A gastrectomy is the surgical removal of part or all of the stomach. When part or all of the stomach is removed, a gastric resection is necessary to reconnect the gastrointestinal tract so that digestion may continue to occur as normally as possible.
Candidates for a Gastrectomy
Candidates for a gastrectomy and gastric resection may include patients with the following medical conditions:
- Cancer of the stomach or esophagus
- Severe gastric ulcers
- Gastric bleeding
- Inflammation of the stomach
- Life-threatening obesity necessitating gastric bypass
- Non-malignant polyps or tumors
Types of Gastrectomy
Depending on the reasons for a gastrectomy, more or less tissue may be extracted. In the case of stomach cancer, surrounding lymph nodes as well as the tumor may be removed. Types of gastrectomy include:
- Total gastrectomy
- Partial gastrectomy
- Sleeve gastrectomy
The Gastrectomy Procedure
Gastrectomy, particularly for the treatment of stomach cancer, is most commonly performed as an open surgery, though in some cases the surgeon may opt to perform the surgery laparoscopically. While the laparoscopic procedure involves a smaller incision, less scarring, and a shorter recovery time, open gastrectomy provides the surgeon with a better visualization of the targeted area. Gastrectomy is performed under general anesthesia.
There is always a reconnection, or gastric resection, included in the gastrectomy procedure so that digestion may proceed as normally as possible. In the case of a partial gastrectomy, the remaining portion of the stomach is reconnected to the small intestine. In a total gastrectomy, the intestine is reattached to the esophagus.
Risks of a Gastrectomy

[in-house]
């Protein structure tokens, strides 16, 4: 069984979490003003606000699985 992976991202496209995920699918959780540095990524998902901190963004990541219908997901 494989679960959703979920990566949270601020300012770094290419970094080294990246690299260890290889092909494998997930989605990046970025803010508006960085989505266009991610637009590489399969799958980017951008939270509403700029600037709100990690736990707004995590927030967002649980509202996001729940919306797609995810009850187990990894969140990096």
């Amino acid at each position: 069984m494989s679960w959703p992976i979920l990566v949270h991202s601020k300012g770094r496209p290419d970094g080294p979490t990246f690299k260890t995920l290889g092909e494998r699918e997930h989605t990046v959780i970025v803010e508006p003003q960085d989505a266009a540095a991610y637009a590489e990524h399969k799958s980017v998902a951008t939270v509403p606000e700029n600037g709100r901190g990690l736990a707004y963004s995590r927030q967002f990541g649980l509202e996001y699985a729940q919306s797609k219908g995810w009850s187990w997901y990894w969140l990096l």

There are risks associated with any type of surgery. Though unlikely, a gastrectomy and gastric resection may have some of the following complications:
- Excessive bleeding
- Blood clots
- Adverse reactions to anesthesia or medications
- Post-surgical infection
- Damage to adjacent organs
- Breathing problems
- Leakage from the connection to the intestine
Recovery from a Gastrectomy
Sometimes a nasogastric tube is temporarily inserted through the nose and threaded into the stomach region after a gastrectomy to provide for drainage of intestinal fluid and gas and to minimize nausea and vomiting. The necessity of using the nasogastric tube has, however, become controversial in recent years.
In the period immediately after surgery, the patient is fed intravenously. After about a week, the patient can usually resume a light diet, eating smaller meals than usual at more frequent intervals.
Gradually, over the course of a few months, the patient will be able to resume eating a normal diet and will be comfortable ingesting a normal quantity of food at a sitting. The patient will, however, usually have to make some dietary changes after undergoing a gastrectomy, such as less fiber and the inclusion of certain vitamin and mineral supplements.